What do Ralph and Jack disagree about in Chapter 3 of Lord of the Flies?
In Chapter 3, Ralph laments about the condition of the shelters that he and Simon have been building. Only one of the shelters is sturdy while the other two are shaky and in ruin. Ralph tells Jack that the other boys are off bathing, eating, and playing. Jack explains to Ralph that the boys need meat, and Ralph disagrees by arguing that shelter is more important. Ralph points out that the shelters are important because they serve as a protective home for the littluns who fear the beast. Jack even comments that when he is hunting, he feels as if something is hunting him. Ralph comments, "The best thing we can do is get ourselves rescued." (Golding 53) He then says, "So long as your hunters remember the fire---." Jack ignores Ralph's comment about the fire because he is thinking about ways to disguise himself while hunting. Jack runs off to the other side of the island in hopes of tracking down pigs.
Throughout the chapter, Ralph and Jack's opposite priorities are depicted. Ralph is concerned with the shelters and signal fire, which are essential for survival and rescue, while Jack is only concerned about hunting. Ralph is becoming frustrated by Jack's obsession with hunting and lack of assistance. Ralph is beginning to experience how difficult it is to be the leader, and a schism between the two characters is imminent.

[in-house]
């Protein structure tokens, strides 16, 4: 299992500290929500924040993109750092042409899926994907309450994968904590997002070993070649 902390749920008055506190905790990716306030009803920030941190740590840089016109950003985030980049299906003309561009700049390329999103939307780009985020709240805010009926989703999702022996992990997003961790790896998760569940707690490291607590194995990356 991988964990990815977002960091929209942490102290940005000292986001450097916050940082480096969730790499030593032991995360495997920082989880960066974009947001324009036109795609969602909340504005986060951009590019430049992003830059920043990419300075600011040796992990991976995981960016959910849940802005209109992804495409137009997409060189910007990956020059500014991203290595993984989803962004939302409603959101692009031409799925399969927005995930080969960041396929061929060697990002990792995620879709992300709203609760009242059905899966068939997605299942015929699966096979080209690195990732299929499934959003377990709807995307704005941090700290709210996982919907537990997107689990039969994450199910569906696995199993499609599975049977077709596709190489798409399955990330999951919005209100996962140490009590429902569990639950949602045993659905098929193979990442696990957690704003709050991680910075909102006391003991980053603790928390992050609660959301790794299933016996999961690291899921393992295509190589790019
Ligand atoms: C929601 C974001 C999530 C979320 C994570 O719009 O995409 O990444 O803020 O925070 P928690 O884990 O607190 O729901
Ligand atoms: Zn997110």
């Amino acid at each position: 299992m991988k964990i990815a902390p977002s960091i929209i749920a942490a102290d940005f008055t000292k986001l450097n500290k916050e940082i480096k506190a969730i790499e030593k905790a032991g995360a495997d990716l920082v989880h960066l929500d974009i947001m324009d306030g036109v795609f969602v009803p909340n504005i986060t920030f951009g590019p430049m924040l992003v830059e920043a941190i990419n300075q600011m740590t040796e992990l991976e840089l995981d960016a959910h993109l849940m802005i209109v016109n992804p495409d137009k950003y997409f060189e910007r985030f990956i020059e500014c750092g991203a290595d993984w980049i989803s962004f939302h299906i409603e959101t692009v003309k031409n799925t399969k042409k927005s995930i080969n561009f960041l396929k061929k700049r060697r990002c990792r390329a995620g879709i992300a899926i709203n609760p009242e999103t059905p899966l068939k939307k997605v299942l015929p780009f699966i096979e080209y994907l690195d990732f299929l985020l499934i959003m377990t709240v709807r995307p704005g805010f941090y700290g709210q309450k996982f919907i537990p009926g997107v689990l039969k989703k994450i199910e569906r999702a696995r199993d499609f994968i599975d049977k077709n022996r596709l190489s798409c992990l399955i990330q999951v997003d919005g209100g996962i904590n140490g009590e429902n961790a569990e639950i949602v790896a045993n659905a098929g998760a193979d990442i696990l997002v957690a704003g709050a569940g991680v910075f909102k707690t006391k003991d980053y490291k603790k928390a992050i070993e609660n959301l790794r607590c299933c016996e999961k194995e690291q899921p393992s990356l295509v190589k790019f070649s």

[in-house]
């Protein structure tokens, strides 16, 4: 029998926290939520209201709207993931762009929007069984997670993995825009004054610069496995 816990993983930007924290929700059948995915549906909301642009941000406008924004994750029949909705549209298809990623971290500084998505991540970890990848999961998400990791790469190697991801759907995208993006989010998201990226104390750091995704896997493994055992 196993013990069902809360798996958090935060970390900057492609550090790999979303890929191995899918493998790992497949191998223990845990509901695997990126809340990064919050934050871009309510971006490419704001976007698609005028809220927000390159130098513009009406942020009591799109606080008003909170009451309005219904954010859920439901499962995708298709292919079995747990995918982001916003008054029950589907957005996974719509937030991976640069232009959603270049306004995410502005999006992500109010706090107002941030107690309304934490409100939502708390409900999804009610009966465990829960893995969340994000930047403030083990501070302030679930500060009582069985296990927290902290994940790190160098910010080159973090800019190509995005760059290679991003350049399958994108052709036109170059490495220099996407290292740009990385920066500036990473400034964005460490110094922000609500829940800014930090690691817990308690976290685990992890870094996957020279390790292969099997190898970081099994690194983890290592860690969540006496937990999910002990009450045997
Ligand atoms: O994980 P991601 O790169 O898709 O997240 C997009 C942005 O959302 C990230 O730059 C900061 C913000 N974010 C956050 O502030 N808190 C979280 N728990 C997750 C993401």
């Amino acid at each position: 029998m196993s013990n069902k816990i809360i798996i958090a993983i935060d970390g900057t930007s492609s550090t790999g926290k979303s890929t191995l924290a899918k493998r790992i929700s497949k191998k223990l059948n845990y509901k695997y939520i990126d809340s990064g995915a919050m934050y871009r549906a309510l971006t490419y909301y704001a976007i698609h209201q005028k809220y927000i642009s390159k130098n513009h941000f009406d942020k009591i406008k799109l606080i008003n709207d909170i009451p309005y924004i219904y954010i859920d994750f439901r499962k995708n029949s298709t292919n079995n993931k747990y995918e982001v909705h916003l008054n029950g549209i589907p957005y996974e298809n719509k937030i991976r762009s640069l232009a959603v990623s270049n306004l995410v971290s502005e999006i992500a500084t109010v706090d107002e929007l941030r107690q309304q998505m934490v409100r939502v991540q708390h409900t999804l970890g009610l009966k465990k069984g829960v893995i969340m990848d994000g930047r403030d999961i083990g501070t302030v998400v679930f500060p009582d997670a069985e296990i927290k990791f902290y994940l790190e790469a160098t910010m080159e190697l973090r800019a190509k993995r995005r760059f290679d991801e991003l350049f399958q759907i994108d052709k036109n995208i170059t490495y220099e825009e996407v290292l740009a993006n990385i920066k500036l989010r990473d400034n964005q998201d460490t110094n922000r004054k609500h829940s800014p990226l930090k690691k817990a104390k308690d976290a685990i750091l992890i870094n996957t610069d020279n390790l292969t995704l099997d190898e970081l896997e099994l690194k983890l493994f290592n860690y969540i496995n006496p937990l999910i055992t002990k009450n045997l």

Jack and Ralph disagree over leadership styles and the priorities of what must be done on the island. Ralph feels that building the shelters should be the group's biggest priority; he worries about the littluns who do not sleep well at night and the possibility of more bad weather. Most of Ralph's frustrations stem from not having enough help from the other older boys on the shelters. They all agreed in the meeting that it was a good idea, but the actual implementation has been more challenging.
When Ralph asks Jack to help with the shelters, Jack refuses, saying that meat and hunting is more important to the tribe. After the boys debate that their island might not be a "good island," the boys come to an understanding that they both want different things, but the issue remains unresolved as to which is more important.